Letter to new NPR chief: Root out news org’s “liberal myopia”

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For NPR to truly reflect the rich diversity of America, it must shed the “monochromatic vision” that it shares with many liberal institutions, writes Joel Dreyfuss, managing editor of The Root, in an open letter to incoming NPR chief Gary Knell.

Dreyfuss, a founder of the National Association of Black Journalists that pressed Knell’s predecessor Vivian Schiller to diversify NPR’s newsroom, warns that Juan Williams’s “fiery exit” from the network last October was much more than a badly handled personnel decision “gone nuclear.” He points to former NPR News chief Ellen Weiss, who fired Williams and resigned months later after an internal inquiry into the dismissal, as an example of the arrogance and “liberal myopia” that has inhibited NPR’s efforts to fully represent the “glorious rainbow cacophony” of voices, stories and worldviews to be found in America.

“[A]s you tackle your mountain of issues,” Dreyfuss writes to Knell, “I hope you’ll be brave enough not to fall into the trap of believing that your problem was Juan Williams. It wasn’t just that NPR was uncomfortable with a somewhat conservative voice; NPR has never been comfortable with black voices and brown voices and white voices that challenged conventional liberal thinking. . . .The bigger issue is not just whom you put on the air but who makes decisions about what is news and what isn’t, what’s important and what’s not, how long a story should be, how many resources should be assigned to cover this or that and where your foreign bureaus are located. In other words, you need to throw out the mental map that has always guided NPR and forge something new that is more inclusive, more innovative and more demanding of listeners as well as employees.”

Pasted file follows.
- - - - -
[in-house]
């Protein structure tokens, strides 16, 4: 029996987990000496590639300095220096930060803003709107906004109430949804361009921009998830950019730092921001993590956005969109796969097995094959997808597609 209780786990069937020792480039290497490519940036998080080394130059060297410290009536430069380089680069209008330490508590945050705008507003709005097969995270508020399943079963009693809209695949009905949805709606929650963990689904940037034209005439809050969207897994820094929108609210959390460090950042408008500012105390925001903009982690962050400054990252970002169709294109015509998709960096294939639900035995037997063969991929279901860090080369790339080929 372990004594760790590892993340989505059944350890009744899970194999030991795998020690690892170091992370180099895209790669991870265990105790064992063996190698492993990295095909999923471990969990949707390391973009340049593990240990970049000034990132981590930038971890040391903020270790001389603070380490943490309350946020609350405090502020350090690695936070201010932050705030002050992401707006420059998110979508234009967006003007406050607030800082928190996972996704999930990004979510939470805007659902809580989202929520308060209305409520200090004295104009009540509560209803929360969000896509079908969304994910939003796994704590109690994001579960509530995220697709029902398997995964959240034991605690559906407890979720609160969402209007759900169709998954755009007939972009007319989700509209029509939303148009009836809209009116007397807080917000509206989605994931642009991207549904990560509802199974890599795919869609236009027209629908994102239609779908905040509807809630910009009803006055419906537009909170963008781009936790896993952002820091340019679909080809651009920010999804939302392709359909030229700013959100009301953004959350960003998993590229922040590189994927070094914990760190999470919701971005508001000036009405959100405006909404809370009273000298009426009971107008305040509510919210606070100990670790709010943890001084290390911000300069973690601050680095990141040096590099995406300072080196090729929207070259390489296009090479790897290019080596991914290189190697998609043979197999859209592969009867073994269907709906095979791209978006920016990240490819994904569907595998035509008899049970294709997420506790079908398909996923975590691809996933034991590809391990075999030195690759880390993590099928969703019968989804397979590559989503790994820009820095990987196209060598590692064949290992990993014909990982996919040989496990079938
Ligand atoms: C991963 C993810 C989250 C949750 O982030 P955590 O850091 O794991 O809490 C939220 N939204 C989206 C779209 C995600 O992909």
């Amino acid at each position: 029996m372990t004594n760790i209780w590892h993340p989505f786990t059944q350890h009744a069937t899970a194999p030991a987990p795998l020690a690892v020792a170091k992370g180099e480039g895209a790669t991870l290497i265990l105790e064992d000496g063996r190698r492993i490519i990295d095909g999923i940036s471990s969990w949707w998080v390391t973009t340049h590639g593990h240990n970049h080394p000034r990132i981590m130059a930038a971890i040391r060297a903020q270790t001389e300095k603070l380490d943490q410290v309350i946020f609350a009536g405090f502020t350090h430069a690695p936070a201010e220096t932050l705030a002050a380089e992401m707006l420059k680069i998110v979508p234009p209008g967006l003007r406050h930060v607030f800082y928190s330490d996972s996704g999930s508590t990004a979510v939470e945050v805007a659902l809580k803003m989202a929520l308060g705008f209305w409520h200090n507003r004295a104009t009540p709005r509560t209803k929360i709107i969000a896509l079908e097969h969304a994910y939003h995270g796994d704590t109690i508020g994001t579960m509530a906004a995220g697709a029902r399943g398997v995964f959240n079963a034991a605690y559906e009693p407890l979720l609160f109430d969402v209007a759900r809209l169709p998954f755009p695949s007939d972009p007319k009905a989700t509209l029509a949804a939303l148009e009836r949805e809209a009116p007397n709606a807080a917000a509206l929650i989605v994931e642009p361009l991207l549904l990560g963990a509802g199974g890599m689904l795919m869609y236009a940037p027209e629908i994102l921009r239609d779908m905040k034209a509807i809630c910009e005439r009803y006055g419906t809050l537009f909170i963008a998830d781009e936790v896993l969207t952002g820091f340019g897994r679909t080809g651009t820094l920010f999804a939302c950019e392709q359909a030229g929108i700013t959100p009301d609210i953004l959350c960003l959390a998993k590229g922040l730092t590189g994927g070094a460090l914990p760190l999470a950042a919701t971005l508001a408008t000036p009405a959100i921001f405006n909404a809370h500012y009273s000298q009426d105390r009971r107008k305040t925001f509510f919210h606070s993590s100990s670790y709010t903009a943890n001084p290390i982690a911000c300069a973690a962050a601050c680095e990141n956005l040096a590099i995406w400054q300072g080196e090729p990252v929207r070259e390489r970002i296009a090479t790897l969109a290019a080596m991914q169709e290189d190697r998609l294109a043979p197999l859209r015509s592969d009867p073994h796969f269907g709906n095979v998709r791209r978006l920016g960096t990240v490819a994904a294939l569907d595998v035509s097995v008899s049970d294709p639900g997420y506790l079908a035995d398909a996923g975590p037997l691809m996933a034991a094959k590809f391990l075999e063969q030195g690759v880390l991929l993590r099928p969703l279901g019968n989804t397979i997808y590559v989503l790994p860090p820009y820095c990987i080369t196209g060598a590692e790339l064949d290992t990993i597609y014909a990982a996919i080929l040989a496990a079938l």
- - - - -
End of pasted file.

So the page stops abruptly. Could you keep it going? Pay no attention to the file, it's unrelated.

• Anonymous

    A better question might be: “Is it truly NPR’s job to reflect the rich diversity of America?”

    There is merit to the argument that the diversification of media outlets has led to the ability for each aspect of America’s diversity to have its own outlet for its views and perspectives. The side effect is that it’s meant that since many of these aspects are correspondingly small, their presence is not as great as it might’ve been when media outlets were far fewer and more controlled. And moreso, it’s meant that audiences have become less tolerant of views outside their own when it comes to their consumption of media.

    Is it NPR’s job to force these listeners outside their comfort zone? There is great merit in that argument; NPR has tremendous potential as an educational power in pursuing that approach.

    But it also could simply alienate its audience away and make itself irrelevant. The media landscape is littered with numerous commercial and non-commercial outlets who have done just that.